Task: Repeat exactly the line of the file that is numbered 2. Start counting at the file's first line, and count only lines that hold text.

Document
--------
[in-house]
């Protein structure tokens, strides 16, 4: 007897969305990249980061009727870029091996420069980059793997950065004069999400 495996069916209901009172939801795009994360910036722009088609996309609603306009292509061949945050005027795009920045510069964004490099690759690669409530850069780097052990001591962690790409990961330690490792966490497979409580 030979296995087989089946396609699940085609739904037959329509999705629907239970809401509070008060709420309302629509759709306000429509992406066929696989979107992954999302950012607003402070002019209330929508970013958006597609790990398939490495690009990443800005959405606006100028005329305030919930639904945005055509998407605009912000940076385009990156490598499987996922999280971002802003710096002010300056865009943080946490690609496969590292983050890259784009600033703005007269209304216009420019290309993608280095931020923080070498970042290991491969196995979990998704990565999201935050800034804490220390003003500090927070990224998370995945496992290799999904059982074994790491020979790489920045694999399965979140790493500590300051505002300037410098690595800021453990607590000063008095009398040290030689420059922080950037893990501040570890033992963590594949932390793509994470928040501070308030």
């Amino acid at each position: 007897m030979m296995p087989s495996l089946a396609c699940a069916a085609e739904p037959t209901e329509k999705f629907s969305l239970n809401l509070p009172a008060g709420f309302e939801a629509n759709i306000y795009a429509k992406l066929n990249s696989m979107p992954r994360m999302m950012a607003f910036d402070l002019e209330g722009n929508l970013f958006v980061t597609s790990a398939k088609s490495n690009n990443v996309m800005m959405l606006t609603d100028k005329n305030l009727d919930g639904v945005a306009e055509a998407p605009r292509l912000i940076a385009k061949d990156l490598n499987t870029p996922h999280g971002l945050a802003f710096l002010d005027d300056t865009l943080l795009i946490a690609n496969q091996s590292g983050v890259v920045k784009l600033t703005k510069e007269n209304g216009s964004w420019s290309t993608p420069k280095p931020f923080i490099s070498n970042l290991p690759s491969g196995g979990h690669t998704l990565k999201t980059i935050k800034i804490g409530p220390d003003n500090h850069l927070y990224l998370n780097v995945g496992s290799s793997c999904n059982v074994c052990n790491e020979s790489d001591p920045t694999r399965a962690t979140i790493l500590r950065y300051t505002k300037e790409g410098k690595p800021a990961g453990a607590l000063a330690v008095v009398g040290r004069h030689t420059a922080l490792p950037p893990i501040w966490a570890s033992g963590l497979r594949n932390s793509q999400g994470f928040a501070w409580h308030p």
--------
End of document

């Protein structure tokens, strides 16, 4: 007897969305990249980061009727870029091996420069980059793997950065004069999400 495996069916209901009172939801795009994360910036722009088609996309609603306009292509061949945050005027795009920045510069964004490099690759690669409530850069780097052990001591962690790409990961330690490792966490497979409580 030979296995087989089946396609699940085609739904037959329509999705629907239970809401509070008060709420309302629509759709306000429509992406066929696989979107992954999302950012607003402070002019209330929508970013958006597609790990398939490495690009990443800005959405606006100028005329305030919930639904945005055509998407605009912000940076385009990156490598499987996922999280971002802003710096002010300056865009943080946490690609496969590292983050890259784009600033703005007269209304216009420019290309993608280095931020923080070498970042290991491969196995979990998704990565999201935050800034804490220390003003500090927070990224998370995945496992290799999904059982074994790491020979790489920045694999399965979140790493500590300051505002300037410098690595800021453990607590000063008095009398040290030689420059922080950037893990501040570890033992963590594949932390793509994470928040501070308030």